“When he’d talk to families, Fred made them feel like the most important people in the world. That’s something not a lot of people know how to do,” Bekisz said. Referencing the numerous student memories shared online, as well as on posters placed in the campus dining hall, he added: “There’s a lot of students who would say that what [Fred] might have considered a small conversation really changed their life, and that’s just the kind of person that he was.”
Other passions of Hoyle’s included car racing – particularly at nearby Watkins Glen – and competitive cycling. Hoyle finished fifth in the 55-mile master’s division (ages 35-44) cycling race in the 2006 Empire State Games, hosted in the Rochester region. He later bested that with a bronze medal finish in the 2008 Games. For pleasure, Hoyle often cycled the 40-mile round trip between his Middlesex home and campus.
Fine wines – particularly French ones – and gourmet foods were another pursuit. Hoyle’s recipes, photography and travel adventures with his wife, Pam, would often be featured on his blog, www.afoodexperience.net.
On campus, Hoyle started a unique marketing initiative: a summer barbecue for prospective students and their high school counselors where Hoyle himself would grill the hamburgers and hots.
“He was a fantastic chef. He made some of the best-tasting things I’d ever had, and there wasn’t a food dilemma he couldn’t fix,” recalled Bekisz, who shared Hoyle’s culinary interests. “He had specific, quirky interests with food. He’d travel miles on end for a good cut of beef.”
He also enjoyed bird-watching, animals, jazz music and what Hoyle called the technological “art” of Apple products, Bekisz recalled.
Residence directors Tim White and Eugene Mont named Hoyle an executive producer in their campus film, The Curse of Ball Hall, which will debut at the College Halloween night. White described how Hoyle went out of his way to support the project, lending the two a video camera to film scenes and suggesting a variety of marketing strategies to pique interest from the student body.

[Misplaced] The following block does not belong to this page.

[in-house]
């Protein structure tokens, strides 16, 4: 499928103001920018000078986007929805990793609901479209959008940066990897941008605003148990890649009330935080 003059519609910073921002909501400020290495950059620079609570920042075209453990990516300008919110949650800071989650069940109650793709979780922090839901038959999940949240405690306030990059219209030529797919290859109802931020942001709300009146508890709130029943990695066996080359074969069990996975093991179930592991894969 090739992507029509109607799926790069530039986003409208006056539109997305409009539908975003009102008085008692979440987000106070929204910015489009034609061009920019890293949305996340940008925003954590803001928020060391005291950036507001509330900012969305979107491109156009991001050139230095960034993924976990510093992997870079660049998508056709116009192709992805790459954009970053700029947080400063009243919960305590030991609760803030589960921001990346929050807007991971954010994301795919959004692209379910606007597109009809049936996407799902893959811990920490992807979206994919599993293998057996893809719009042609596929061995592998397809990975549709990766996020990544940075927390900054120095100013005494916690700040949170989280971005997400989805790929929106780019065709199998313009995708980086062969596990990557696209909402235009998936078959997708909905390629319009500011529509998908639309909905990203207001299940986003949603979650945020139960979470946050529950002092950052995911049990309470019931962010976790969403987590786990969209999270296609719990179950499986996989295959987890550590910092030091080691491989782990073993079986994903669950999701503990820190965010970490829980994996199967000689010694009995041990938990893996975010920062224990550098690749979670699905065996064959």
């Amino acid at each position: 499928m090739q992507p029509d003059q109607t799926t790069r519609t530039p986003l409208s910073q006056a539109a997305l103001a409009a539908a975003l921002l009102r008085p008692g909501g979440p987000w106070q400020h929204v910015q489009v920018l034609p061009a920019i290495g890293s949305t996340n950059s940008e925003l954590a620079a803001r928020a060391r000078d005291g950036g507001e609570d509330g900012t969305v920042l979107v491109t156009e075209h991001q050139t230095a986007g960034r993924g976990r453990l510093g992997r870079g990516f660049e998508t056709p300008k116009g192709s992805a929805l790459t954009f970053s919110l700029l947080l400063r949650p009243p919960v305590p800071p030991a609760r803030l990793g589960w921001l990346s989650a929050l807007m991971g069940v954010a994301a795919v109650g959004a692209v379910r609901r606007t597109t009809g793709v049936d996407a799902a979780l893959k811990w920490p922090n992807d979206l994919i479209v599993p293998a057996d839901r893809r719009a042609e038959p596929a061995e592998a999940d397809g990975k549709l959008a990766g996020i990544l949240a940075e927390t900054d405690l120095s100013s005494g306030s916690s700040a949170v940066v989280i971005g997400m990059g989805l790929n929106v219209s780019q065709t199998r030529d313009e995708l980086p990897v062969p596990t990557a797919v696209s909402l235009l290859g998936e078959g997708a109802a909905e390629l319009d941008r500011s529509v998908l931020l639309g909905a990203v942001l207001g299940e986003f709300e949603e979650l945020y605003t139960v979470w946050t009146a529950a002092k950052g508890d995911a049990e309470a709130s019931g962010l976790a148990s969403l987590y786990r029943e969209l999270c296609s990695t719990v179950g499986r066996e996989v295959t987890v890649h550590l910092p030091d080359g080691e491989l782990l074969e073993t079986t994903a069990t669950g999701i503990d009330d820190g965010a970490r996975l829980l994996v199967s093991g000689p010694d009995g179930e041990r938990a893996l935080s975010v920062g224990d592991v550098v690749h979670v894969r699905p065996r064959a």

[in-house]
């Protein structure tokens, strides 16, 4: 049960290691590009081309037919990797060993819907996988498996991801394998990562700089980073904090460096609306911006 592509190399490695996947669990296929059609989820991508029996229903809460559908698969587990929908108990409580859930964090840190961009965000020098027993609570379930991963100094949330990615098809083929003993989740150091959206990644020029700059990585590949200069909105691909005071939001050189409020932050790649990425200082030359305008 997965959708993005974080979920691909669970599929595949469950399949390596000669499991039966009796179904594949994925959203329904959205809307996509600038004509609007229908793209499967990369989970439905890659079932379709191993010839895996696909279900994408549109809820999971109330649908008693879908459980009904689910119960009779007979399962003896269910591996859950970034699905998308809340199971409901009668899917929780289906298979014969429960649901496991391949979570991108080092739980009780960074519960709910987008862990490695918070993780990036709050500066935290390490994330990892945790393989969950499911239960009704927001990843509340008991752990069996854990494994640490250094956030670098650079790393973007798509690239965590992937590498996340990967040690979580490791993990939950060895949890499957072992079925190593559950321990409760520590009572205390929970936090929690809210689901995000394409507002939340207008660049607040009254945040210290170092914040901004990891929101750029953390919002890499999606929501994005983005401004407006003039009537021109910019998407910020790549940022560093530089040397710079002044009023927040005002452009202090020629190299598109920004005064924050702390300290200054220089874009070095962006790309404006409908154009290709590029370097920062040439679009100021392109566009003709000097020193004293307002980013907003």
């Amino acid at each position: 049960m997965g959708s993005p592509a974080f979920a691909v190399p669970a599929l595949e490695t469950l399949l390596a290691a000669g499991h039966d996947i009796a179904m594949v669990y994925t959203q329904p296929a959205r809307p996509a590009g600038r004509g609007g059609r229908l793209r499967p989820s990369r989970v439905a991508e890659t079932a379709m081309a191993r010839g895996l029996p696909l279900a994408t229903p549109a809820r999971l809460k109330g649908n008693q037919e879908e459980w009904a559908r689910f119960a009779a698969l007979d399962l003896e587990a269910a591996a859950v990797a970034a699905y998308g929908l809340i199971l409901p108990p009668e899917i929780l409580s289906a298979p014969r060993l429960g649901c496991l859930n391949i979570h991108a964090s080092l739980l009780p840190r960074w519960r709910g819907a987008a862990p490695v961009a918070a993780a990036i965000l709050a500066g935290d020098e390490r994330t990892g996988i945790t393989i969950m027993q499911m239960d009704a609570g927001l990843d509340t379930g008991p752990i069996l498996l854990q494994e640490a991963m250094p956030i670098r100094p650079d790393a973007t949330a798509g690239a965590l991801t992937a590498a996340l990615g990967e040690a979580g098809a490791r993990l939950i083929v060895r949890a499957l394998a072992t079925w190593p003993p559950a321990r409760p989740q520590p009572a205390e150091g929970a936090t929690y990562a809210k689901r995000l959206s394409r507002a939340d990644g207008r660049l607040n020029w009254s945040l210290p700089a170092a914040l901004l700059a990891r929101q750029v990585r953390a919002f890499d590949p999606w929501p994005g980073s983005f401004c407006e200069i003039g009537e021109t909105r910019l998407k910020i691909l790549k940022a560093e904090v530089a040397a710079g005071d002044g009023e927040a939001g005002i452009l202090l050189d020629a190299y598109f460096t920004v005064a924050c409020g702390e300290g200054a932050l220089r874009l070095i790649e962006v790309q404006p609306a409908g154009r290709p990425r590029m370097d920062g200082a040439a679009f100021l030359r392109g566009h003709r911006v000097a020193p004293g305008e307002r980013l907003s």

“He was excited from the word ‘Go,’ – and [shared] how we could tailor it into an Admissions piece to recruit and retain students,” White said, adding that he and Mont are now dedicating the film to Hoyle’s memory.
“Fred’s enthusiasm was contagious, whether it be about cycling, food, wine or photography,” said Lynn Lannon, a 1969 Keuka graduate and member of the Board of Trustees. “And then there was his enthusiasm for and commitment to Keuka. He was an amazing ambassador, committed and passionate … We have lost a wonderful human being, a wonderful Keukonian.”
Condolences from students, former colleagues, and countless friends have poured into the College from all corners for Hoyle and a scholarship has been established in his honor. Contributions to the Fred L. Hoyle Endowed Scholarship for incoming Keuka College students may be directed to: the Division of College Advancement, Keuka College, P.O. Box 98, Keuka Park, N.Y. 14478.
Calling hours for Fred Hoyle will be held Sunday, Oct. 30,
from 2 to 6 p.m. at:
A memorial service for Fred will be held Saturday, Nov. 12 at 2 p.m. in Norton Chapel. A reception will follow in Lightner Library.
Messages of sympathy may be sent to:
Mrs. Pam Hoyle
996 Old Vineyard Road
Middlesex, N.Y. 14507
We invite you to share your memories of Fred and condolences for his family by leaving a comment below.